This year’s budget announced historic investments in child care, brought some welcome news for youth in care and for kinship care families, but fell short on other important investments for children, youth and their families. Here’s our take on Budget 2022.
For children and their families, the highlight of this budget is the continued and expanded investments in child care. The 2022 budget will both decrease fees for families and expand the system’s capacity to provide more publicly funded child care spaces. While decreases in fees are welcome, families are also in urgent need of more, high quality, public child care spaces in all regions of the province and we appreciate government’s commitment to affordability and expansion through investments in the early childhood educator workforce and building more spaces.
High quality, affordable and accessible child care is critical to lifting families out of poverty.
We recognize that dramatic increases in child care investment include significant commitments from the federal government through the federal-provincial agreement.
Youth in Care and Kinship Care
We know that pandemic measures, including a moratorium on youth aging out of their current accommodations once they turned nineteen, had positive effects and welcome the news that temporary housing and support arrangements will be made permanent. We also welcome the new $600-a-month rent supplements introduced for program participants. It is not clear from the budget whether or not only youth who qualify for the Agreement with Young Adults will be able to access the rent supplement and look forward to government providing more detail about how all youth who age out of government care will be supported.
For children living in the care of a relative, we’re pleased that government listened to advocates and a tax-free amount equivalent to the Child Disability Benefit (CDB) will be added to the monthly maintenance payment for court-ordered out-of-care providers of eligible children and youth. This increased disability supplement will be applied retroactively to April 2019.
Unfortunately, there has been no increase in foster parent rates or investments in greater capacity for areas of the province that are already unable to accommodate children in need of placement.
Historically, investments in K-12 education have been sorely lacking and this year’s budget is no different. The pandemic revealed existing deficiencies ranging from overall staffing shortages, a chronic lack of support for the inclusion of children with diverse learning needs and a failure to ensure all classrooms and school buildings are maintained to a healthy standard.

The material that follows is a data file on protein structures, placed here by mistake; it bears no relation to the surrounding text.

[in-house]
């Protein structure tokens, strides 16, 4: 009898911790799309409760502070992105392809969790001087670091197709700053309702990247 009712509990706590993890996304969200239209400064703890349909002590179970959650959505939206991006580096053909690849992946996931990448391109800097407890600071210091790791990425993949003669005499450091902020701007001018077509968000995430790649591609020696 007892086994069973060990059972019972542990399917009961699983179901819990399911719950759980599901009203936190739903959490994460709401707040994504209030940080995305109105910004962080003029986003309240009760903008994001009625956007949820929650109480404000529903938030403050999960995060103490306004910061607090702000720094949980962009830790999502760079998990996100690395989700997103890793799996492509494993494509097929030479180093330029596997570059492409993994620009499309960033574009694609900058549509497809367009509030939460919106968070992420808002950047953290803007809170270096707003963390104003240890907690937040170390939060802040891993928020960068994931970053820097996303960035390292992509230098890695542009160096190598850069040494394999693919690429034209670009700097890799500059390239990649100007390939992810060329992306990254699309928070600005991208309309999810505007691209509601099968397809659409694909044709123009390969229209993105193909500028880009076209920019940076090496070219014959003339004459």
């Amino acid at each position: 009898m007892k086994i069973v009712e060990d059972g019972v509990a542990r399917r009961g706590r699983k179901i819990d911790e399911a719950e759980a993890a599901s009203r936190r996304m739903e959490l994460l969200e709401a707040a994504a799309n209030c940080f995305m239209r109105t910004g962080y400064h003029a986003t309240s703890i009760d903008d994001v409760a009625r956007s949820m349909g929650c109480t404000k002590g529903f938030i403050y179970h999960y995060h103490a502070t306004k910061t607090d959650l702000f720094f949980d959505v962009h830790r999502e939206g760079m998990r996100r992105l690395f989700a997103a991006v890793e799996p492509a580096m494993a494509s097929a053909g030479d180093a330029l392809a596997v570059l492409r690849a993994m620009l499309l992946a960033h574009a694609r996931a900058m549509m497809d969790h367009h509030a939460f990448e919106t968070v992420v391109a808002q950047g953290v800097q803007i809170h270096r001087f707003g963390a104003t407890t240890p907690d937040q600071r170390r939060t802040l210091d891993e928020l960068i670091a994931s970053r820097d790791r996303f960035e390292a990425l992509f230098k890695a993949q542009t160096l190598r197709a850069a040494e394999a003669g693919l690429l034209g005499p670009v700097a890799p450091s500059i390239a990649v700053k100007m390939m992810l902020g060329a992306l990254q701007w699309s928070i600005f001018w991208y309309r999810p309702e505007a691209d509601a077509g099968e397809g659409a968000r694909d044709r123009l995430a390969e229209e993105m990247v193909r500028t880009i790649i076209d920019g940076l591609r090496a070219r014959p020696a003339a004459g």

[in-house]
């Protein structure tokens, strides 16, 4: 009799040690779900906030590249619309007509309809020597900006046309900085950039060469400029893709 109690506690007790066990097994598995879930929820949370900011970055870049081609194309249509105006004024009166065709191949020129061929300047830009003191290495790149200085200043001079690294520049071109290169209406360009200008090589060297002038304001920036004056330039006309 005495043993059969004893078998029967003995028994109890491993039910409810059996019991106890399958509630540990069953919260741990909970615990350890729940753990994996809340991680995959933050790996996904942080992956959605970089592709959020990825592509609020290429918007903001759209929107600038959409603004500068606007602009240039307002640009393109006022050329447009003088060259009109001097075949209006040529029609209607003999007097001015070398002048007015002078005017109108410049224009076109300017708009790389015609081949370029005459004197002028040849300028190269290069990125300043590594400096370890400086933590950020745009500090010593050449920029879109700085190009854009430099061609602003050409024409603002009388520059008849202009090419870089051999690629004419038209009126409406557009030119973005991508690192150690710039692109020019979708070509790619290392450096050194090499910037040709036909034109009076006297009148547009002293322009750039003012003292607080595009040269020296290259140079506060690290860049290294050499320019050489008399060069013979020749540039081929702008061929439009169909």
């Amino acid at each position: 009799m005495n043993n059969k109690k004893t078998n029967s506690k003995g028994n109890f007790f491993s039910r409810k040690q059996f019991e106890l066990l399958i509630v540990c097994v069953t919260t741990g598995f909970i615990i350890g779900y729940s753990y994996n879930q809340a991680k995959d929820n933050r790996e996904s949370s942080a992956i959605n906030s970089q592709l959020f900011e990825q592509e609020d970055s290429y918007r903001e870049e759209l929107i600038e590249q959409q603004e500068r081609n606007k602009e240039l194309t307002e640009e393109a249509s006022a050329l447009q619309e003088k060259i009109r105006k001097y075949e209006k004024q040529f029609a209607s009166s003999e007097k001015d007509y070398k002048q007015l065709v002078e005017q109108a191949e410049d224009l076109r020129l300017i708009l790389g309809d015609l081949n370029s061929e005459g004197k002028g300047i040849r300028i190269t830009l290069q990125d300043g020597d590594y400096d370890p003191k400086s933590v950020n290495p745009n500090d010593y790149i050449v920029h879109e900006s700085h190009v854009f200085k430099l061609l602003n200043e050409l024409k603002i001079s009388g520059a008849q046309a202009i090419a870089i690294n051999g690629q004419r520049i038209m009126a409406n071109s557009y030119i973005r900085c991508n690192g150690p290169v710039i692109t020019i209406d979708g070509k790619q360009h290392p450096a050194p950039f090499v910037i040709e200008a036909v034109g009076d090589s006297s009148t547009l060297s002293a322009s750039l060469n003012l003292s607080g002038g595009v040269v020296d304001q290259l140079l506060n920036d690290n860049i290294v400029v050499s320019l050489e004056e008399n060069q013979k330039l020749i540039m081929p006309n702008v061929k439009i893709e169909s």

Unfortunately, incremental increases in this budget not only fail to make up for historic shortfalls, due to the current rate of inflation, it is likely that schools will lose ground over the next three years.
It’s disappointing to see no meaningful increase to support children with diverse learning needs after years of advocacy and human rights complaints.
Using the Market Basket Measure (MBM) the BC government announced last fall that it has achieved its poverty reduction targets and it did so again in this budget.
However, using the Low-Income Measure (LIM) as First Call, OECD countries and international agencies including UNICEF do, the most recent data shows only an incremental improvement in child and family poverty in BC and a still-high child poverty rate of 18%.
This budget is notable for its prediction that individuals in need of temporary assistance will decrease over the next three years and that those in need of disability assistance will grow only slightly. It is also worth noting that government did not increase assistance benefit rates despite the rising rate of inflation.
Children with Support Needs
Government announced last year that it is transitioning to a needs-based system throughout the province to provide services to children and youth with support needs. This announcement generated some anxiety as well as numerous questions about how this model will work and whether it will improve access for children and their families and actually reduce wait lists for diagnoses and services. The budget falls short of providing those answers.
Increased funding for essential medical equipment is welcome. More details are needed about how the relatively small increased investment of $58 million over 3 years, presumably delivered through the new community agency hub model, will clear waitlists and better serve children and youth with support needs going forward.
Read the budget and accompanying documents at the government of BC website here.
Download First Call’s statement here (PDF)